The Finest Hours


This is an old-fashioned movie, designed for family viewing in a way that say, “Ride Along 2” is not.
It's based on a true story. In February of 1952, a huge storm off the East Coast caused an oil tanker at sea to be literally ripped in two. The fore half, containing the bridge where the Captain was, sunk immediately, but the aft contained the engine room, where the resourceful engineer, Ray Sybert (Casey Affleck), was doing his best to stay afloat long enough for a search and rescue team to find them.
Meanwhile, the Coast Guard station nearby was busy doing....nothing. The Skipper, Daniel Cluff (Eric Bana) dithered about whether it was even safe to send out a boat into the teeth of that Nor'Easter, and some grumbling among the old salts in the mess hall made it clear that if they were sent out, they intended to get “lost” trying to get out of the harbor. No way they were anxious to go on a suicide mission.
Actually, Bernie Webber (Chris Pine) wasn't eager to venture forth, either, but when the Skipper asked him to, he dutifully complied, along with a small crew of volunteers. They knew it wouldn't be easy. Webber was engaged to be married in a couple of months to his beautiful beau, Miriam (Holliday Grainger), so he wasn't looking to do anything all that risky. But he was first of all a man who does his duty when asked. So off they went.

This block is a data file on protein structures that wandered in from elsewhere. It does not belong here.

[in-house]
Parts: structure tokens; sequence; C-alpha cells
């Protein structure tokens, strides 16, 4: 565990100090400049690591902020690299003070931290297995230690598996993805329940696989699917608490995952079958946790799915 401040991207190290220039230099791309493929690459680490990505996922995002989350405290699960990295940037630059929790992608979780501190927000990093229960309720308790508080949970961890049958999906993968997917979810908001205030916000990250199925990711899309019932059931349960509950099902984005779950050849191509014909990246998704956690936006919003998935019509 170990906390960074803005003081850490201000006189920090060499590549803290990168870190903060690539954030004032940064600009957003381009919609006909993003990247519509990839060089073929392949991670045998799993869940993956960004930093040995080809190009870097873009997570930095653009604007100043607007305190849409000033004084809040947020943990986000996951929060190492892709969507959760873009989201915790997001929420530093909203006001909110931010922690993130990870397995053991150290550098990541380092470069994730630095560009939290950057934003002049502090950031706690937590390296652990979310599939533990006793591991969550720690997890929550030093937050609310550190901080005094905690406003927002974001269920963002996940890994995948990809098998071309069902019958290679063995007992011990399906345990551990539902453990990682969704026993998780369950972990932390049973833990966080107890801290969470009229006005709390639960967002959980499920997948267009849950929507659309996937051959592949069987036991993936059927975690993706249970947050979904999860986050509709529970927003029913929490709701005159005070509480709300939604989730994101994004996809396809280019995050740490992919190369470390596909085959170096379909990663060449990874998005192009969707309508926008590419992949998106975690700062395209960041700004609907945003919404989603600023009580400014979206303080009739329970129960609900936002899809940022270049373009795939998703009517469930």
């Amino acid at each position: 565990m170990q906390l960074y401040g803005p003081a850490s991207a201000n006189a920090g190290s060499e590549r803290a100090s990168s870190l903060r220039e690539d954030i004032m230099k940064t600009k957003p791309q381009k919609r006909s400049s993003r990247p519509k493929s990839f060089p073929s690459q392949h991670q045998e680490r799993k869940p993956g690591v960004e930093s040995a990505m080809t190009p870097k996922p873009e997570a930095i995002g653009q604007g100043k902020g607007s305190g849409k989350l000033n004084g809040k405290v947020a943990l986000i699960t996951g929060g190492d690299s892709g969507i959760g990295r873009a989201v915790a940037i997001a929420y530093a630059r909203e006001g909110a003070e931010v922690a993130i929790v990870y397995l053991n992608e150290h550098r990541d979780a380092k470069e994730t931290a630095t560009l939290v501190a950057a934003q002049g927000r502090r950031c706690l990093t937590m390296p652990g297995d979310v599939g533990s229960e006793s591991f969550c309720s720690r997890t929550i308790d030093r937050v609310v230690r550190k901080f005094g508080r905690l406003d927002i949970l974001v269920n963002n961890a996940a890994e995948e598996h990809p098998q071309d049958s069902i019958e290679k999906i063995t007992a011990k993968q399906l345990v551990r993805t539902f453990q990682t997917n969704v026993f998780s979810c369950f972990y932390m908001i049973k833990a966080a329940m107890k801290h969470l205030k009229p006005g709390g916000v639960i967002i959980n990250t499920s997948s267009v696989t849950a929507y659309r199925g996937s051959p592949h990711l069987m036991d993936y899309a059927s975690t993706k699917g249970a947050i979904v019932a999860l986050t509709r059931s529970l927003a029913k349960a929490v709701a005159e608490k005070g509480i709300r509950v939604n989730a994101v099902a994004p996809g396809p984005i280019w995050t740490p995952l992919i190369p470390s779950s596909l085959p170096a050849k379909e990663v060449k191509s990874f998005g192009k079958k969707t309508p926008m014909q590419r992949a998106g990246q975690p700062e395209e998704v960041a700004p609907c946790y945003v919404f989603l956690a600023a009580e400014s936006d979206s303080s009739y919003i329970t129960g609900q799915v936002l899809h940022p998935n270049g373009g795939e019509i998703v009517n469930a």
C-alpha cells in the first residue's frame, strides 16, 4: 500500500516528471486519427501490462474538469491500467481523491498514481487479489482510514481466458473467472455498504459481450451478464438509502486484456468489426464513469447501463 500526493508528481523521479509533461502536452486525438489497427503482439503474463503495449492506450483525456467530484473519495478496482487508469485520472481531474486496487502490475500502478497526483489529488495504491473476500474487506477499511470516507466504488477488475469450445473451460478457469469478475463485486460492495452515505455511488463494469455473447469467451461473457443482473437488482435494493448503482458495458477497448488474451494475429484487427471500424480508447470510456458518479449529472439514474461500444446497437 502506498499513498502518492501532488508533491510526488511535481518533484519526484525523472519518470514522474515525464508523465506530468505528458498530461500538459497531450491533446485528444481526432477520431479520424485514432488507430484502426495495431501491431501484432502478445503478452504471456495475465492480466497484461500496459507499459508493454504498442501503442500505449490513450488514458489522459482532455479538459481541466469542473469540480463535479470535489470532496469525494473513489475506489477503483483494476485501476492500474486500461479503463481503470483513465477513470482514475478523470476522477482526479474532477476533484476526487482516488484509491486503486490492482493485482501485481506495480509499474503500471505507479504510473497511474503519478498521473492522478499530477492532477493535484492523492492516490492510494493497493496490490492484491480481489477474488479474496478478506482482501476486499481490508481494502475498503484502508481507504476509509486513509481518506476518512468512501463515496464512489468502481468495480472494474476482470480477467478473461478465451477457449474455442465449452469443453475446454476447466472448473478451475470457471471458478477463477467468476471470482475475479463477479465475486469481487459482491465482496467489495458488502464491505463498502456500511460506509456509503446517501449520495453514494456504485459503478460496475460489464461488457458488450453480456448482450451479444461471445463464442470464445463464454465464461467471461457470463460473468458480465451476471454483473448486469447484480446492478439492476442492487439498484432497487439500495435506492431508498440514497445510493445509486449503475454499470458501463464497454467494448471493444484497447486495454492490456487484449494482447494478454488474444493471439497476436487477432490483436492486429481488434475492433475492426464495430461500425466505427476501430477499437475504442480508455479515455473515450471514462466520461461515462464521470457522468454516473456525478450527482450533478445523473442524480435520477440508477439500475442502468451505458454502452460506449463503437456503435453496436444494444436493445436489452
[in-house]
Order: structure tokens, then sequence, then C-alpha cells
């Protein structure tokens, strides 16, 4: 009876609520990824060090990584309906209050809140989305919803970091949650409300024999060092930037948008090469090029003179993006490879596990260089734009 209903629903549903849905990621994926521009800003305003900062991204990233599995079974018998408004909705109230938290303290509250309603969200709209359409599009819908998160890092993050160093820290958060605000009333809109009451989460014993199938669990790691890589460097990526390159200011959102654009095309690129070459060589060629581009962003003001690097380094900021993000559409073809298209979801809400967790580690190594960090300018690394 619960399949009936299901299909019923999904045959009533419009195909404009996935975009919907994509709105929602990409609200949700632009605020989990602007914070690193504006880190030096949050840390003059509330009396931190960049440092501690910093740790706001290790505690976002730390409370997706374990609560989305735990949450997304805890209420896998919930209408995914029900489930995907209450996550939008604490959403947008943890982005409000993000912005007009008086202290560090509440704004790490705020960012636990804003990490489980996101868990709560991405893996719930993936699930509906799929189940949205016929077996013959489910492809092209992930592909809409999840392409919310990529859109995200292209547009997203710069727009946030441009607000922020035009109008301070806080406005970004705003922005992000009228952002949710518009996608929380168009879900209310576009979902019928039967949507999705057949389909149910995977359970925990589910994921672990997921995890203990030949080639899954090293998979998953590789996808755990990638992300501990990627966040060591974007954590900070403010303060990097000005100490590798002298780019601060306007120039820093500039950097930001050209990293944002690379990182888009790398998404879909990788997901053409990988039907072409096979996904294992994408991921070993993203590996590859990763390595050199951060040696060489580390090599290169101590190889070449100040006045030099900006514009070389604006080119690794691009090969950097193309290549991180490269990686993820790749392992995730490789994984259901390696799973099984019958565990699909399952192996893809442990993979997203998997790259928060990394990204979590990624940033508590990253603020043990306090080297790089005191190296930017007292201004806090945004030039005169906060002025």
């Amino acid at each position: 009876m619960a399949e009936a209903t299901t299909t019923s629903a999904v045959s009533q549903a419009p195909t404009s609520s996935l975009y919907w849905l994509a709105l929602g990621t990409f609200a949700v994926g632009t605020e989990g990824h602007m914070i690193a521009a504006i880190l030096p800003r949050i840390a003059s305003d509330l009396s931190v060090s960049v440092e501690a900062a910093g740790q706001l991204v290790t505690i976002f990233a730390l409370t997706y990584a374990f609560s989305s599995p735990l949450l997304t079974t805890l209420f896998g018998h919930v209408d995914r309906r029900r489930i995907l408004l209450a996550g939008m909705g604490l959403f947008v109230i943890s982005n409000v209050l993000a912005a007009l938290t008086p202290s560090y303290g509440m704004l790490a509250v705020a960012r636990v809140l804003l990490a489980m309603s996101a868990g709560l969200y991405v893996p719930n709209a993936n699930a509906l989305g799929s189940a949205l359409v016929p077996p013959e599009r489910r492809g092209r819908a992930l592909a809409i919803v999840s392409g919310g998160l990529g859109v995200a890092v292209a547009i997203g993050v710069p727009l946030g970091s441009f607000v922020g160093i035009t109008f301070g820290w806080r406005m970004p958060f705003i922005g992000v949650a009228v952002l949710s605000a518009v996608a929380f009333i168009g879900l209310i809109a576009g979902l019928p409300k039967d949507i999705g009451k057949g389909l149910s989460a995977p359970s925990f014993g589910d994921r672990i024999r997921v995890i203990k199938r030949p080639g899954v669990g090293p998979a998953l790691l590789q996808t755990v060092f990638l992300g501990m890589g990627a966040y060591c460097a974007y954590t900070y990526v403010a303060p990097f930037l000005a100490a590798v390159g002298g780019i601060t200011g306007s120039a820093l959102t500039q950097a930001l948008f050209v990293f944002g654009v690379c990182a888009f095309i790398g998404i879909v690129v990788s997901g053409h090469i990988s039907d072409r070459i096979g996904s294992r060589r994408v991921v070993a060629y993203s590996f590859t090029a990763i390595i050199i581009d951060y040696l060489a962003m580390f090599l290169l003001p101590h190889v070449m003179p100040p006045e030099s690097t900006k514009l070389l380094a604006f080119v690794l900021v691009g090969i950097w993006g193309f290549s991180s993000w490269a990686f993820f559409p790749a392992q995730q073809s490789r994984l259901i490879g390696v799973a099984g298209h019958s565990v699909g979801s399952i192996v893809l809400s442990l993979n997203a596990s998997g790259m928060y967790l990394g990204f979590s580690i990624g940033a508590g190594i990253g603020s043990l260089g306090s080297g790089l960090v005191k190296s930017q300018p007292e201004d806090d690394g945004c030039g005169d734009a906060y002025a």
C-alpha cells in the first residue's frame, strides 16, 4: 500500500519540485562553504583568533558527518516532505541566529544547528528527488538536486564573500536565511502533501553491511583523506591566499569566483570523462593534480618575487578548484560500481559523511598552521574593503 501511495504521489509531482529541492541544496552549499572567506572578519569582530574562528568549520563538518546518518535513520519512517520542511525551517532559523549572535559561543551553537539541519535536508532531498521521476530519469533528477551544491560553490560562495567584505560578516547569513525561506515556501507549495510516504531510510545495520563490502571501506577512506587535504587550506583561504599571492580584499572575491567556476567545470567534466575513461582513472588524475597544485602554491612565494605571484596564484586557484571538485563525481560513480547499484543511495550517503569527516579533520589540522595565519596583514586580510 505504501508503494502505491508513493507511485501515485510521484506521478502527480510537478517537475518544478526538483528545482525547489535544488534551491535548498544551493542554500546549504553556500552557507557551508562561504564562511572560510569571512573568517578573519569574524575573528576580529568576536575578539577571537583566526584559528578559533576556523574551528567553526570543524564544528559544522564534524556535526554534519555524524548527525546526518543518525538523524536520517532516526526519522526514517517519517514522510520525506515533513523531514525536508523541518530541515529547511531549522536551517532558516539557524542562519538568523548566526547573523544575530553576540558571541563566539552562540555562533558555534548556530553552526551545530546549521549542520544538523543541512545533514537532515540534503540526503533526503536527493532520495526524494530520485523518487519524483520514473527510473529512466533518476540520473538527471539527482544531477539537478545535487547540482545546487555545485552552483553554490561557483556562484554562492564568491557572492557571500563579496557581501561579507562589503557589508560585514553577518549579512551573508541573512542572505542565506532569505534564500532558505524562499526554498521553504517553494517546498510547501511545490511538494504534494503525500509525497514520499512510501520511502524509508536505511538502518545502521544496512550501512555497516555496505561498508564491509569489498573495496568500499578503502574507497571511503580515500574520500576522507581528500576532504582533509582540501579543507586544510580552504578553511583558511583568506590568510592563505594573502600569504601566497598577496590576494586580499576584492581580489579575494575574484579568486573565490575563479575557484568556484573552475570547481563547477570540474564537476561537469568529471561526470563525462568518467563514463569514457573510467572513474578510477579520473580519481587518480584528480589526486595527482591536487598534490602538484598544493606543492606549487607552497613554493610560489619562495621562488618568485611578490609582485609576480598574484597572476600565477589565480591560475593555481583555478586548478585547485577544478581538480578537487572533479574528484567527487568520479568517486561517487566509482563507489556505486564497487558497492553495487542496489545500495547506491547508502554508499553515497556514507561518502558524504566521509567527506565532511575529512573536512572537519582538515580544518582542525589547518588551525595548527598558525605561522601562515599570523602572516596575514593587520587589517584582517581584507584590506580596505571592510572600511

The 3-D is actually a little distracting, but it's effective for rendering to the viewer those enormous waves that the little rescue boat had to navigate over---and then get briefly dragged under, counting on popping back up, then doing it all over again. It took even more courage once their compass and radio went out. How were they even going to find the wrecked tanker?
Meanwhile, the trapped tanker crew, unable to steer their ship in the way it was designed, had somehow rigged up a makeshift system of chains, pulleys, and steel bars to fashion a crude rudder. Their plan was to try to find a rock outcropping where they could intentionally ground their vessel, which would at least buy them a little time before the battering waves claimed them all.
“The Finest Hours” does a good job switching the viewers back and forth between venues, from the sweaty, flooded, panicked engine room of the tanker to the tiny rescue boat buffeted by the elements to the Skipper's tense radio room, where all they could do was hope for the best. The tension is brought by Richard (Ben Foster), one of the tanker crew, campaigning for them all to abandon ship and climb in the little lifeboat (where chances of survival were actually even smaller), and Miriam, begging the Skipper to not send out her fiancee on such a dangerous mission (though she was “trespassing” in the Coast Guard control room). This movie has the look and feel of a 1950's film, as well, from the awkward romancing to the noticeable lack of foul language, even in adverse circumstances (not to mention the absence of sex, nudity, drugs, or any violence other than situational).
It's a good sea yarn, but not a fish tale, as the “real” characters' photos are shown during the end credits.

Questions For Discussion:
  1. Do you have a scare story involving being out on the water?
  2. Who decides when a rescue attempt is too risky for the rescuers?
  3. Should the Coast Guard be a separate branch of the service?

Dr. Ronald P. Salfen is the Supply Pastor, First Presbyterian Church, Athens, Texas